MuyBlog – The Empty Backpack It’s almost time for school to start again, and when the students walk in I know I’m going to see them lugging backpacks loaded with textbooks, notebooks, trappers, worksheets, pens, pencils, and numerous other things in their bags weighing 10, 20, 30 pounds or more. I, however, envision a much different school. A place with empty backpacks, where everything a student needs is on one device, their iPad. When the first iPad came out a few years ago I was part-time technology coordinator and part-time teacher at the school and we decided to get one to check out. About six months later, I convinced my superintendent that if we were thinking about going one-to-one with iPads, which we had discussed, we should do some type of pilot program to check them out and I would volunteer to do so in my chemistry class. So began my adventure with the iPad in the classroom. There are many things you can do on both, but quite often I prefer to do them on the iPad, such as read.
Teachers Guide on The Use of ePortfolios in Education Have you ever thought of teaching your students how to create an ePortfolio ? Well if you have not then it is about time to take the idea seriously. There are actually several reasons why you should encourage students to create their own ePortfolios but before we delve into them let me just briefly define what an ePortfolio is. ePortfolio is an electronic journal where one collects evidence of their learning. It is the equivalent of the traditional pen and paper journals where we used to track our learning journey before technology takes over. ePortfolios can either be discipline specific or genrally open to the entire lifelong learning experience. We in education are interested in the first type. The good thing about ePortfolios is that they help students reflect about their own learning.This reflection is a necessary mental process for developing critical thinking. " The e-portfolio is the central .and common point for the student experience.
What can you do with an iPad in the classroom? It’s a tool, it’s a tool, it’s a tool. The iPad is not going to replace teachers or ‘fix’ education. There is a cost implication that must be taken into account and only an educator will know if it is right for their students. Indeed the cost-benefit analysis for an establishment must take into account a host of factors when considering iPad use in the classroom. Assessment for Learning The most valuable weapon in an educators arsenal is feedback. Applications such as eclicker, Socrative and Nearpod have the ability to provide instant feedback for every child in the classroom. Collaboration Setting a collaborative task is a tried and tested technique to allow students to question each other in the pursuit of an answer. Every educator has been left with completed work and no easy means to ensure the student has a copy to refer to in the future. The point is an educator can now set tasks to enhance learning, safe in the knowledge the students have the tools to complete what is required.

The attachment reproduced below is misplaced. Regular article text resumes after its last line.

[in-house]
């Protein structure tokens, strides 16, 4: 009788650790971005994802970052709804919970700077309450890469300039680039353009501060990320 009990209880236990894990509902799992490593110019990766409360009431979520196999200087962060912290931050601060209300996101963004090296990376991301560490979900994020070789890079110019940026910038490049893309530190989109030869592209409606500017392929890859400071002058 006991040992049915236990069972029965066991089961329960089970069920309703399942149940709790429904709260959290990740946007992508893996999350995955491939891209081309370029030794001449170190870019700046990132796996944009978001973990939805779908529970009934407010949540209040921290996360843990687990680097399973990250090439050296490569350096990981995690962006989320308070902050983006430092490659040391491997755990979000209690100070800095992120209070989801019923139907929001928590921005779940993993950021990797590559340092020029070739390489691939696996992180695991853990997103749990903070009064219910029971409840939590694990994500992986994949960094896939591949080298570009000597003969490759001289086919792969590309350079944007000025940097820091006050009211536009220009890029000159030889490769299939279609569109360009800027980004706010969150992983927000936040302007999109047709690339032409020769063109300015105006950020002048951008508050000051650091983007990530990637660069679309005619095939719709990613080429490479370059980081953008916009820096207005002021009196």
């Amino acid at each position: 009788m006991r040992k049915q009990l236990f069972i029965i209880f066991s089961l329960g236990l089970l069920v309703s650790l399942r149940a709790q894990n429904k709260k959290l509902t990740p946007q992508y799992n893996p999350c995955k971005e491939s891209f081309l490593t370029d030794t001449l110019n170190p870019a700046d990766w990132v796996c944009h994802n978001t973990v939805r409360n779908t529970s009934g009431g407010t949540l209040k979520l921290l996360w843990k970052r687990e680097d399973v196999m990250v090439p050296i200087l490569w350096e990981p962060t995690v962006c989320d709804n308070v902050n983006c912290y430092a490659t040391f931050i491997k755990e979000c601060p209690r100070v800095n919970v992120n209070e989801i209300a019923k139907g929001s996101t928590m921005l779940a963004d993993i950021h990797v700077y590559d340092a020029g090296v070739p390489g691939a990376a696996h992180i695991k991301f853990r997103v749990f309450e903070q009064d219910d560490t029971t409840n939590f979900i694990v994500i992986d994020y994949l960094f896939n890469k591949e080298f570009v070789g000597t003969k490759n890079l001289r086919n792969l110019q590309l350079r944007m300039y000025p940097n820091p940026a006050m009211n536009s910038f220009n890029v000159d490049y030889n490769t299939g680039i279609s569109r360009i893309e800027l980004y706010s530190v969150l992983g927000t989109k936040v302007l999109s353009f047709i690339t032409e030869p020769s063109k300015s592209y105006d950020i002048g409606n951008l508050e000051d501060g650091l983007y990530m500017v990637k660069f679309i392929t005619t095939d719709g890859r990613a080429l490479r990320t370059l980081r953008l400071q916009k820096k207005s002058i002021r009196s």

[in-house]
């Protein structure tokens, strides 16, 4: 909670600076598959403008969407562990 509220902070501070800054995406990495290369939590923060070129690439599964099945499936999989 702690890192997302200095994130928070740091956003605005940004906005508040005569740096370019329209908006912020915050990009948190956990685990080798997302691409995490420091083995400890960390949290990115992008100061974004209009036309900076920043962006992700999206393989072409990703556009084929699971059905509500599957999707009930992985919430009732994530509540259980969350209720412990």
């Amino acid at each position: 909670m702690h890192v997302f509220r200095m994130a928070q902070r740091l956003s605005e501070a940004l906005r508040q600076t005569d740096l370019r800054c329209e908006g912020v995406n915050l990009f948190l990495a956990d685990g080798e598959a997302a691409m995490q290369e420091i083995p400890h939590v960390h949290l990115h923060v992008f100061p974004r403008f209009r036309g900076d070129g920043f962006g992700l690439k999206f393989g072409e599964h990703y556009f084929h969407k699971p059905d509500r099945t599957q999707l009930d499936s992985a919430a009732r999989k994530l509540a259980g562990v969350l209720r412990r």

7 habits of highly effective teachers Always Prepped Blog We’ve all heard about Stephen Covey’s 7 Habits of Highly Effective People. Some teachers out there may have heard of the 7 Habits of Highly Effective Teachers. Below are our 7 habits of highly effective teachers who use technology: 1) They always start with the why. 2) They are malleable and can easily adapt. 3) They embrace change. 4) They share, share, and then share some more. 5) They think win-win-win-win. 6) They are extremely thorough and think two steps ahead. 7) They actively care. What are your thoughts? Always Prepped. Teachers, we would love for you to signup for our site today. Beautiful classroom reports, designed to save teachers time.
18 iPad uses: How classrooms are benefiting from Apple's tablets Apple's iPads are quickly becoming a popular and powerful educational tool for classrooms. Beyond the immediate benefit of engaging students, iPads can improve education efficiency and standards. However, many teachers are unsure of how to use them effectively. Coupled with concerns over the costs involved, iPad implementation in schools is seen as an unnecessary and expensive risk. As the case studies below demonstrate, iPads are being used in education environments around the world with great success. Teachers can have paperless classrooms, take attendance, share interactive presentations and test their students—all on their iPad. So just what are they doing? 1. 2. 3. 4. 5. 6. 7. 8. 9. 10. 11. 12. 13. 14. 15. 16. 17. Similarly, First Words Animals aids with letter and word identification. 18.